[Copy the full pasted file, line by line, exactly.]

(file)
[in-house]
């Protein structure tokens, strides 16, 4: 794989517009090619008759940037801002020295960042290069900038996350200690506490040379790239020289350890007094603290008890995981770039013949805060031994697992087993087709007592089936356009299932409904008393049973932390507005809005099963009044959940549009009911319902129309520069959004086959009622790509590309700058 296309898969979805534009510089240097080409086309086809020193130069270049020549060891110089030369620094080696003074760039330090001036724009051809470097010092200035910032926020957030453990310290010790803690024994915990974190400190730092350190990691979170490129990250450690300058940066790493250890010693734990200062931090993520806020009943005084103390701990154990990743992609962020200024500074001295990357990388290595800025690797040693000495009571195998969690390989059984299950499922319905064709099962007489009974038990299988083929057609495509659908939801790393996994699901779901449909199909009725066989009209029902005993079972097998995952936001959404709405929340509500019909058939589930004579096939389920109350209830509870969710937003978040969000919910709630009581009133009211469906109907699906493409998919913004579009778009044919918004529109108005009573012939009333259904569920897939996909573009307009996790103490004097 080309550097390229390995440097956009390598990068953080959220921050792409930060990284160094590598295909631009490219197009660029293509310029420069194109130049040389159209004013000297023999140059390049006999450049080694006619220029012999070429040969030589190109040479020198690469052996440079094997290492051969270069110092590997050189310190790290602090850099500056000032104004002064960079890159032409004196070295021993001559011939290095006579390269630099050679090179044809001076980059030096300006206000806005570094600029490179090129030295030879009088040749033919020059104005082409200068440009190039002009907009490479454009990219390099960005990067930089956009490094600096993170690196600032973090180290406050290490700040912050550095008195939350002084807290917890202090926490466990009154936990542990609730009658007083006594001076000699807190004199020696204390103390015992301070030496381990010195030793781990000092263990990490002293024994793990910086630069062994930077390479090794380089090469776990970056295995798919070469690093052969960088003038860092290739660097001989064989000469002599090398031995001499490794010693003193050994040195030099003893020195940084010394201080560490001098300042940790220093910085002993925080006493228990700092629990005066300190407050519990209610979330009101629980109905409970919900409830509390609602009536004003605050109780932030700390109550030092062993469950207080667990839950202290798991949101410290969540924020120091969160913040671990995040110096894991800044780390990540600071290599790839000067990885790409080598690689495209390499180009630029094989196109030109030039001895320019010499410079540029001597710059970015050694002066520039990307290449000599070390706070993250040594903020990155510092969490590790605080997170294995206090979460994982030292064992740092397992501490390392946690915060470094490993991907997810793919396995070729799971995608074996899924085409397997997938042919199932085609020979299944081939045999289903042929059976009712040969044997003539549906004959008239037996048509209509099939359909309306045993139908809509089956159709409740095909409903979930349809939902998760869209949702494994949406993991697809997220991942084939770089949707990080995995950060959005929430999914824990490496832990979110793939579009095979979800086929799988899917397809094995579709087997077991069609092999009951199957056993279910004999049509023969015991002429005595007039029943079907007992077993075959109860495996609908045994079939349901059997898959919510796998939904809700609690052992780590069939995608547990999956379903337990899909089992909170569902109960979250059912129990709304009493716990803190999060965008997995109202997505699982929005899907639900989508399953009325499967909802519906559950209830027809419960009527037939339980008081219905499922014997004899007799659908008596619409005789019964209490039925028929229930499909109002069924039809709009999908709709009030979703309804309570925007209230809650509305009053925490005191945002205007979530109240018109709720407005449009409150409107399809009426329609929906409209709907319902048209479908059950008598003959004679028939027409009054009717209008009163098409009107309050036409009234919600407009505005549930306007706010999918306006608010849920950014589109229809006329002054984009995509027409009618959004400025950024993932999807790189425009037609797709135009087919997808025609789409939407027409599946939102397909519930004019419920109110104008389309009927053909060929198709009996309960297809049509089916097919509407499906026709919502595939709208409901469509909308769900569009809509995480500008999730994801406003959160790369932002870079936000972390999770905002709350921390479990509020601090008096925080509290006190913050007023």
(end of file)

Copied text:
[in-house]
């Protein structure tokens, strides 16, 4: 794989517009090619008759940037801002020295960042290069900038996350200690506490040379790239020289350890007094603290008890995981770039013949805060031994697992087993087709007592089936356009299932409904008393049973932390507005809005099963009044959940549009009911319902129309520069959004086959009622790509590309700058 296309898969979805534009510089240097080409086309086809020193130069270049020549060891110089030369620094080696003074760039330090001036724009051809470097010092200035910032926020957030453990310290010790803690024994915990974190400190730092350190990691979170490129990250450690300058940066790493250890010693734990200062931090993520806020009943005084103390701990154990990743992609962020200024500074001295990357990388290595800025690797040693000495009571195998969690390989059984299950499922319905064709099962007489009974038990299988083929057609495509659908939801790393996994699901779901449909199909009725066989009209029902005993079972097998995952936001959404709405929340509500019909058939589930004579096939389920109350209830509870969710937003978040969000919910709630009581009133009211469906109907699906493409998919913004579009778009044919918004529109108005009573012939009333259904569920897939996909573009307009996790103490004097 080309550097390229390995440097956009390598990068953080959220921050792409930060990284160094590598295909631009490219197009660029293509310029420069194109130049040389159209004013000297023999140059390049006999450049080694006619220029012999070429040969030589190109040479020198690469052996440079094997290492051969270069110092590997050189310190790290602090850099500056000032104004002064960079890159032409004196070295021993001559011939290095006579390269630099050679090179044809001076980059030096300006206000806005570094600029490179090129030295030879009088040749033919020059104005082409200068440009190039002009907009490479454009990219390099960005990067930089956009490094600096993170690196600032973090180290406050290490700040912050550095008195939350002084807290917890202090926490466990009154936990542990609730009658007083006594001076000699807190004199020696204390103390015992301070030496381990010195030793781990000092263990990490002293024994793990910086630069062994930077390479090794380089090469776990970056295995798919070469690093052969960088003038860092290739660097001989064989000469002599090398031995001499490794010693003193050994040195030099003893020195940084010394201080560490001098300042940790220093910085002993925080006493228990700092629990005066300190407050519990209610979330009101629980109905409970919900409830509390609602009536004003605050109780932030700390109550030092062993469950207080667990839950202290798991949101410290969540924020120091969160913040671990995040110096894991800044780390990540600071290599790839000067990885790409080598690689495209390499180009630029094989196109030109030039001895320019010499410079540029001597710059970015050694002066520039990307290449000599070390706070993250040594903020990155510092969490590790605080997170294995206090979460994982030292064992740092397992501490390392946690915060470094490993991907997810793919396995070729799971995608074996899924085409397997997938042919199932085609020979299944081939045999289903042929059976009712040969044997003539549906004959008239037996048509209509099939359909309306045993139908809509089956159709409740095909409903979930349809939902998760869209949702494994949406993991697809997220991942084939770089949707990080995995950060959005929430999914824990490496832990979110793939579009095979979800086929799988899917397809094995579709087997077991069609092999009951199957056993279910004999049509023969015991002429005595007039029943079907007992077993075959109860495996609908045994079939349901059997898959919510796998939904809700609690052992780590069939995608547990999956379903337990899909089992909170569902109960979250059912129990709304009493716990803190999060965008997995109202997505699982929005899907639900989508399953009325499967909802519906559950209830027809419960009527037939339980008081219905499922014997004899007799659908008596619409005789019964209490039925028929229930499909109002069924039809709009999908709709009030979703309804309570925007209230809650509305009053925490005191945002205007979530109240018109709720407005449009409150409107399809009426329609929906409209709907319902048209479908059950008598003959004679028939027409009054009717209008009163098409009107309050036409009234919600407009505005549930306007706010999918306006608010849920950014589109229809006329002054984009995509027409009618959004400025950024993932999807790189425009037609797709135009087919997808025609789409939407027409599946939102397909519930004019419920109110104008389309009927053909060929198709009996309960297809049509089916097919509407499906026709919502595939709208409901469509909308769900569009809509995480500008999730994801406003959160790369932002870079936000972390999770905002709350921390479990509020601090008096925080509290006190913050007023």